By Derek Bonnett: Boxing fans are never going to agree on the controversial matters which plague the sport of boxing. Hopkins was faking. Dawson pushed him down. Dawson should win. The bout should be a technical draw. Statements like these comprised the whirlwind of emotions following the inconclusive outcome handed out after the light heavyweight clash between Chad Dawson and Bernard Hopkins. When a faulty decision is rendered by the judges, we get the same dispute and throw out the word robbery. There is no way Leonard beat Hagler. Foreman clearly beat Briggs. Jose Armando Santa Cruz got screwed against Joel Casamayor. What fight were the judges watching? Some decisions live on in infamy. Some stoppages are called hasty, premature, or just flat out bullshit. Controversy exists on its own in boxing, but sometimes as fans we create more of it there than need be.
The third installment of Marquez-Pacquiao was close. In fact, I would argue each fight became progressively closer. I favored Pacquiao by two points after their first encounter. I favored the Filipino phenomenon by a single point in the rematch. Last night, I had no favorite after scoring six rounds for each man to come up with a 114-114 draw. I felt Marquez won his rounds bigger. I felt Marquez showed he learned more from their twenty-four rounds together. However, all the rounds are worth the same. Unless you win more, you can’t win. Granted there were three or four rounds, which I found hazy. I did my best to pick the deserving winner. In the end, I felt a two point swing for either fighter was a fair verdict given the nature of these narrow rounds. In the end, your fighter may have won; he may have not. However, nowhere at the MGM Grand on November 12 did I see anything which could merit the title of robbery. Juan Manuel Marquez and Manny Pacquiao merely established something most of us already knew: the two boxing legends are as equally match as any pair of fighters in boxing history. Pac fans will continue to support their man’s claim at superiority and Marquez supporters will insist their man was wronged on the cards. Simply put, neither side will ever be wrong.
This week’s shifts in the SecondsOut rankings are as follows:
On Friday, November 11, in Nong Khai, Thailand, Wanheng Menayothin captured a unanimous decision over Crison Omayoa in a twelve round minimumweight bout. All three judges rendered the same score of 116-111. Menayothin enhanced his ring credentials to 19-0 (5). Omayoa dropped to 11-3-1 (4).
Menayothin advanced one ranking among SecondsOut’s top 105 pound competitors. He now stands at seventh, bumping Ganigan Lopez down to eighth.
On Saturday, November 12, at MGM Grand, Las Vegas, Nevada, USA, Manny Pacquiao was awarded a much discussed majority decision over Juan Manuel Marquez in a twelve round WBO welterweight title bout. The rubber match provided fans with the same intensity as the previous two installments and will be analyzed with the same scrutiny for years. Pacquiao won by scores of 114-114, 115-113, and 116-112. Pac-Man’s resume now reads 54-3-2 (38). Marquez now holds a ledger of 53-6-1 (39).
Given the nature of Pacquiao’s struggle with Marquez at 147 pounds and Floyd Mayweather’s considerable ease in handling the same assignment, Mayweather replaced Pacquiao as SecondsOut’s top welterweight. Pacquiao landed at number two and Marquez earned the number three spot. Sebastian Andres Lujan exits the top ten for the time being. Marquez will also hold onto his number one lightweight ranking until his future is clear.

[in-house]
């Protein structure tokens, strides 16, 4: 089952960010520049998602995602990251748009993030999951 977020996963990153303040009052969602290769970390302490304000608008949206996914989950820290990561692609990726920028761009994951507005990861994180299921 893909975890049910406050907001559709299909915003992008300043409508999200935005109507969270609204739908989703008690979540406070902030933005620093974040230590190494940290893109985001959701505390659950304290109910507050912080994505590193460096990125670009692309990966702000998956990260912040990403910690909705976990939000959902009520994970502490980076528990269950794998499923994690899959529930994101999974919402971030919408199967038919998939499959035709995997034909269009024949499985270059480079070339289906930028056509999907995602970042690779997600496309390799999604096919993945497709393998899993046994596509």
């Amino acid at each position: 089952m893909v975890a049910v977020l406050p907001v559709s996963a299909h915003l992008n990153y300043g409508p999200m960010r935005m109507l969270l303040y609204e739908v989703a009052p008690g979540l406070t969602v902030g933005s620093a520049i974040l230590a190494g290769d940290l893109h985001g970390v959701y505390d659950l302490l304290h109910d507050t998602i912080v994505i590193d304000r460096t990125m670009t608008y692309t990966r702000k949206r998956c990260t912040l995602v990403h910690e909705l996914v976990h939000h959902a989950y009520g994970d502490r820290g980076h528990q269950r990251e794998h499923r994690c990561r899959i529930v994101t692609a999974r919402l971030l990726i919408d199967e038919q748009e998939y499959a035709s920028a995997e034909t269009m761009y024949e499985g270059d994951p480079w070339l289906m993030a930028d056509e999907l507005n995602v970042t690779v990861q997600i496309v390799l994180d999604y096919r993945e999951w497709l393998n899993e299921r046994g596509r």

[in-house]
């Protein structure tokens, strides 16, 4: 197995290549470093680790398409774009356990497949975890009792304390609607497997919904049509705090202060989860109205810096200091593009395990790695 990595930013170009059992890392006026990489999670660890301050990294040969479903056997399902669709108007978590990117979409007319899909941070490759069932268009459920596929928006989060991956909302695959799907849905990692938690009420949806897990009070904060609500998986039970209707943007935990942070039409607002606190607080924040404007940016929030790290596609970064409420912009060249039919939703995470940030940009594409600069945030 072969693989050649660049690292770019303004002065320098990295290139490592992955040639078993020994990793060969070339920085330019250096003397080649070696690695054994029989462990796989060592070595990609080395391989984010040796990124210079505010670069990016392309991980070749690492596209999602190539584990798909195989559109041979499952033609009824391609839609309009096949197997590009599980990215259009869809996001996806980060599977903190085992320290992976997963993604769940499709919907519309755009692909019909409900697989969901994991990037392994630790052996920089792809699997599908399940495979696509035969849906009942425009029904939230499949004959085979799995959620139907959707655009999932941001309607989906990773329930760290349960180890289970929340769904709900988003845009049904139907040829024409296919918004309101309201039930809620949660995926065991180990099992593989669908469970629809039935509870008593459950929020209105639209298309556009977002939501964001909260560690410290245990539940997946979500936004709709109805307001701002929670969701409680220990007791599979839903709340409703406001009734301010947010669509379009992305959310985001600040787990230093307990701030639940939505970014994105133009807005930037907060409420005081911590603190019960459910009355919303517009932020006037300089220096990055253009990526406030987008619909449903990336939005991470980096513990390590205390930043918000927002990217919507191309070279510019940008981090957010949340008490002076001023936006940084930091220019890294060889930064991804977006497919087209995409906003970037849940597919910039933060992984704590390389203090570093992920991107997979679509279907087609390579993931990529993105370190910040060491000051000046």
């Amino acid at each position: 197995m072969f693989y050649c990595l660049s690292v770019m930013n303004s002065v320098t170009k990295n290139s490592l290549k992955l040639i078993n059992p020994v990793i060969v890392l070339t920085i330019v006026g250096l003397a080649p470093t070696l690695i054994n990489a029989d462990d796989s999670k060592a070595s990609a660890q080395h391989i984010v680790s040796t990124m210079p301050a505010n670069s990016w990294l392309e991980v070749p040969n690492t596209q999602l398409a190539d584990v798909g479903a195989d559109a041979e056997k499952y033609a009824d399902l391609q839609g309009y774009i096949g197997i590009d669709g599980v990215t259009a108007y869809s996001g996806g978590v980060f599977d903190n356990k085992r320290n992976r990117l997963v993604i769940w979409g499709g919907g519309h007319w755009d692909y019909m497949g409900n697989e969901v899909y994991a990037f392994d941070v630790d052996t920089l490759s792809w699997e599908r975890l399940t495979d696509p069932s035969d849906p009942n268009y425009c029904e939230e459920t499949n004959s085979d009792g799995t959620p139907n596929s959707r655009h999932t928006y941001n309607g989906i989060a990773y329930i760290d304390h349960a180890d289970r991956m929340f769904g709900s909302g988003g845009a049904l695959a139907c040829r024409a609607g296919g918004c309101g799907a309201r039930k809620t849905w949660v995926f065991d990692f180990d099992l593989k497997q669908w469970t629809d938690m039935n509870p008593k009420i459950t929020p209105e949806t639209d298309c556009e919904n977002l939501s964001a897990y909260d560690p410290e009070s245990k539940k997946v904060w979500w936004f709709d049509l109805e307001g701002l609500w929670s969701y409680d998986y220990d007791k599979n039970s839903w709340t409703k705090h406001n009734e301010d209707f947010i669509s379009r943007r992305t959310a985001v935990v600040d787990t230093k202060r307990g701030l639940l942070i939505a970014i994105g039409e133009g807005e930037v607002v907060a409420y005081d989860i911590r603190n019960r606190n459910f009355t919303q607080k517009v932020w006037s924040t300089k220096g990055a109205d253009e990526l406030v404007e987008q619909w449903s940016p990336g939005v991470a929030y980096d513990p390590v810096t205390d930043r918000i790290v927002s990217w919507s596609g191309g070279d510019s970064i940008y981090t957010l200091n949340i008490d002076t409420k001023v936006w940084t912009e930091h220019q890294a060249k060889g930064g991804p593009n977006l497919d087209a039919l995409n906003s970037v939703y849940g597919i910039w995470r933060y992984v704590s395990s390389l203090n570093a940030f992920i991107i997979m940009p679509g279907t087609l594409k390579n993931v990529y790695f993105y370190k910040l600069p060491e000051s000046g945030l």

Timothy Bradley scored an eighth round TKO of Joel Casamayor in a WBO light welterweight title bout. Casamayor was never in the fight and lost a point in the fourth round for holding. He was dropped with body shots in rounds five, six, and eight. Bradley defended his title for the fourth time in improving his dossier to 28-0 (12). Casamayor looked to have collected his last paycheck in a world championship bout and fell to 38-5-1 (22).
Bradley held onto his number two ranking at SecondsOut and continues to eye a potential showdown with Manny Pacquiao at welterweight. Mike Alvarado climbed back into the top ten after an exciting stoppage of Breidis Prescott. Zab Judah exits to accommodate Alvarado.
Juan Carlos Burgos surprised many by winning a ten round majority decision over Luis Cruz in a ten round super featherweight bout. The judges favored Burgos by tallies of 98-92, 97-93, and 95-95. Burgos improved his record to 28-1 (19). Cruz tasted defeat for the first time and fell to 19-1 (15).
Burgos, once ranked at featherweight by SecondsOut, climbed aboard the super featherweight ladder at number seven. Cruz fell from seventh to tenth. Terdsak Kokietgym is dropped from the top ten.
SecondsOut ranked fighters in action through Sunday, November 20:
On Friday, November 18:
At Hotel Jaragua, Santo Domingo, Dominican Republic: Argenis Mendez versus Jose Palma in a ten round super featherweight bout
On Saturday, November 19:
At Homebush Sports Centre, Sydney, New South Wales, Australia: Billy Dib versus Alberto Servidei in a twelve round IBF featherweight title bout
In Acapulco, Guerrero, Mexico: Hugo Fidel Cazares versus Jhunriel Ramonal in a ten round bantamweight bout
At Estadio Centenario, Los Mochis, Sinaloa, Mexico: Fernando Montiel versus Victor Terrazas in a twelve round super bantamweight bout
At Reliant Arena, Houston, Texas, USA: Julio Cesar Chavez Jr. versus Peter Manfredo Jr. in a twelve round WBC middleweight title bout
To check out Derek’s SecondsOut rankings Click here
For further boxing discussion, contact Derek "DBO" Bonnett on Facebook or at email@example.com
November 13, 2011